Washington didn't quit. Former Dodger Chris Heisey's pinch-hit home run off a Grant Dayton 0-2 pitch turned a 4-1 Nationals deficit into a 4-3 one after the seventh-inning stretch. That made Roberts go way out of the box to his closer Jansen, who’d been an NL All-Star that year and logged a career-best 47 saves. This was that postseason, the Andrew Miller postseason, the one in which Miller’s Indians, Joe Maddon’s Cubs and Roberts’ Dodgers more than ever relied on data to make decisions about reliever usage and where to deploy pinch-hitters. It was when we started hearing about platoon advantage. Jansen had not pitched as early as the seventh inning since 2013, but he ultimately threw a career-high 51 pitches to get seven of the nine outs Los Angeles needed to get past the Nats.
"You know they were doing everything they could to close that game out, including bringing Jansen in in the seventh," Baker said. "You know, I wish they would have brought somebody else in, but they brought in one of their horses."
Roberts was about to call upon another.
Kershaw for the save
"Funny thing was,” said Jansen, “when I was in the tunnel [in the top of the ninth inning] watching on TV and I saw Kersh warming up, and I'm like, ‘Wait a minute, am I dreaming? Is this true? Kersh is warming up?’ So then I had to ask, 'Do I still have the ninth?' And they said, ‘The ninth is still your inning.’ I went out there and Kersh gave me that boost, gave me that fighting spirit, just knowing he had my back."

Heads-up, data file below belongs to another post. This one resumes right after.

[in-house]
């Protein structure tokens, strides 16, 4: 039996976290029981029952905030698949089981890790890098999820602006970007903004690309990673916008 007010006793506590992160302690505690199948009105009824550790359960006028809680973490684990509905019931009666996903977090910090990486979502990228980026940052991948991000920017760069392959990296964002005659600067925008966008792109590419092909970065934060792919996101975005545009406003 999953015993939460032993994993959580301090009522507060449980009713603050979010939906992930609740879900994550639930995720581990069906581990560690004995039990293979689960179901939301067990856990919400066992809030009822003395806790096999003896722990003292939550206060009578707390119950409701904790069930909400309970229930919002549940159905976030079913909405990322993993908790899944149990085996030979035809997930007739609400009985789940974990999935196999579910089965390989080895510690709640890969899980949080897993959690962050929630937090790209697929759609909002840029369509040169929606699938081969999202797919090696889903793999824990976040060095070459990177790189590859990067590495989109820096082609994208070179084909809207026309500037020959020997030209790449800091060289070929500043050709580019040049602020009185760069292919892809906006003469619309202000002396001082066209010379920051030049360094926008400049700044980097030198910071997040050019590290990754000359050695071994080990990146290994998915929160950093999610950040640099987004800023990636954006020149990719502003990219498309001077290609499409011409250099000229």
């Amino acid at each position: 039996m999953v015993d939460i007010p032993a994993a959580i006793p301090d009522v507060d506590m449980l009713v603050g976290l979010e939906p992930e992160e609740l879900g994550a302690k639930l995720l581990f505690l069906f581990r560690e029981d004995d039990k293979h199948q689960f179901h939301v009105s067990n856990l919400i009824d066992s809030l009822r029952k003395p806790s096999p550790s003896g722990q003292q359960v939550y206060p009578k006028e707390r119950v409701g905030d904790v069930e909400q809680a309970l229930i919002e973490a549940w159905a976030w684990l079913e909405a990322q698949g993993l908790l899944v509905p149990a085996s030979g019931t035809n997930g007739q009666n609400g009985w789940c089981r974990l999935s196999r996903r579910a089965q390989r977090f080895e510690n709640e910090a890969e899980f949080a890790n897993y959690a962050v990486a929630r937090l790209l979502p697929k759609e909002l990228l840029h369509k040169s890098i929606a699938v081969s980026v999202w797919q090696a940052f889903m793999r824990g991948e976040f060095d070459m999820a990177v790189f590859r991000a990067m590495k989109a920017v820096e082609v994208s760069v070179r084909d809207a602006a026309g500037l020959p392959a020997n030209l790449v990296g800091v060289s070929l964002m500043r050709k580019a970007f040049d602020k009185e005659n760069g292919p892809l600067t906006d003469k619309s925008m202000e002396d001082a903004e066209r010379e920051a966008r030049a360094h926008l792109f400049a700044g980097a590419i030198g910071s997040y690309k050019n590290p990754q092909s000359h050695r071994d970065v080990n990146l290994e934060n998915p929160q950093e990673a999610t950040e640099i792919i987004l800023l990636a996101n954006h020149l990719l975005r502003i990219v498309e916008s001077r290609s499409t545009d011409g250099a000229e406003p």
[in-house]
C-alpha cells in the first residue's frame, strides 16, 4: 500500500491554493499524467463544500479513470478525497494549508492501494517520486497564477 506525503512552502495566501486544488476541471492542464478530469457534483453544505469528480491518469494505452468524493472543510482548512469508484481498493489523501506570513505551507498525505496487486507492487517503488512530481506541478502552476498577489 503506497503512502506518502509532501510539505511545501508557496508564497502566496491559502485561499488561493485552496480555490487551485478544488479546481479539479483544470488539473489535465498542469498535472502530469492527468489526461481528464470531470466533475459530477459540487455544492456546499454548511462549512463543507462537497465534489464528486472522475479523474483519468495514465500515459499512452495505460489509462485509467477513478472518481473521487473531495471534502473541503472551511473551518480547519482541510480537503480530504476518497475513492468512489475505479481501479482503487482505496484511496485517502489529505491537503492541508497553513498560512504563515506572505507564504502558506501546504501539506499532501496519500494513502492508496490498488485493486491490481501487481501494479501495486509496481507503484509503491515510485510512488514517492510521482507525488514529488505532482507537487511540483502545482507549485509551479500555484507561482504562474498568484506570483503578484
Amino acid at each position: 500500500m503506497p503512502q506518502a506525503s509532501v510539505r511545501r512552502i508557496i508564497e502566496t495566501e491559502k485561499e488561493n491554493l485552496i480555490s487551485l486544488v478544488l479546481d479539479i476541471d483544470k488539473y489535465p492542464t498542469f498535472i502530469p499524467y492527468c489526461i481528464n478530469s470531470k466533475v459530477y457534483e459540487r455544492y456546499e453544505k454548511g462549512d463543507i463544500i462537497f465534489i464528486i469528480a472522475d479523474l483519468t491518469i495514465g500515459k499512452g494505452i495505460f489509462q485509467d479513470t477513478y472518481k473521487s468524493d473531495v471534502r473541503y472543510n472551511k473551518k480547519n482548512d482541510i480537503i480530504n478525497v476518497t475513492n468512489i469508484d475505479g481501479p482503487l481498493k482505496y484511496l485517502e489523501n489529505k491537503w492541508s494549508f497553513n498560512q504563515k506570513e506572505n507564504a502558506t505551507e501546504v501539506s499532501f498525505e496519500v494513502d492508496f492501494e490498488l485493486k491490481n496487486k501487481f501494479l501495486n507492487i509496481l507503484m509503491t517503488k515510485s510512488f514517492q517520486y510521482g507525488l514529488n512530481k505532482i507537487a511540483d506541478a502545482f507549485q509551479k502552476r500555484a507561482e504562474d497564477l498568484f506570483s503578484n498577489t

Jansen struck out Trea Turner to open the ninth inning, but then he walked Bryce Harper and Werth. With Jansen’s pitch count over 50, Roberts called upon Kershaw, two days after Kershaw had thrown 110 pitches in the Dodgers’ hard-fought Game 4 win in L.A.
It was a sentimental handoff. Jansen was Kershaw's catcher in Kershaw's only Minor League save a decade earlier in 2006 -- against none other than the Gulf Coast Nationals.
Kershaw got Daniel Murphy to pop out and struck out Wilmer Difo to seal the victory. Kershaw stood on the mound with his arms extended in the air as the out was recorded at first, and the Dodgers emptied the dugout to celebrate their date with the Cubs in the NL Championship Series.
"Kenley did more than he's ever done in his career,” Kershaw said. “I just wanted to have his back."
“I remember I stayed ready the whole game, because I knew usually in those kind of games, they use the whole bench,” said Difo on Monday through team interpreter Octavio Martinez. “In that situation, it did turn out that I was the last bench player and last hitter of the game. So I knew at some point I was going to go in. So when I went in, I was ready and prepared and expecting to face whoever -- obviously, it turned out to be Kershaw.”
How surprised was he?
“We were definitely surprised, because he's a starter and hadn't relieved and especially not closed,” Difo said.
This time, it will be Scherzer on two days’ rest after throwing 109 pitches in Game 4. He was actually asked Monday about the possibility of pulling a Kershaw and surprising the Dodgers in Game 5.
“I doubt it,” Scherzer said to laughter.
“I mean, my arm is hanging right now,” Scherzer said. “That pushed me all the way to the edge and then some. So, yeah, I can't imagine any scenario where I'm pitching.”
Here they go again. The Nationals and Dodgers in a decisive NLDS Game 5.
“Game 5, win or go home. Buehler-Strasburg,” Roberts said “There's going to be 45,000 fans there. As a fan, as a player, you live for moments like this.”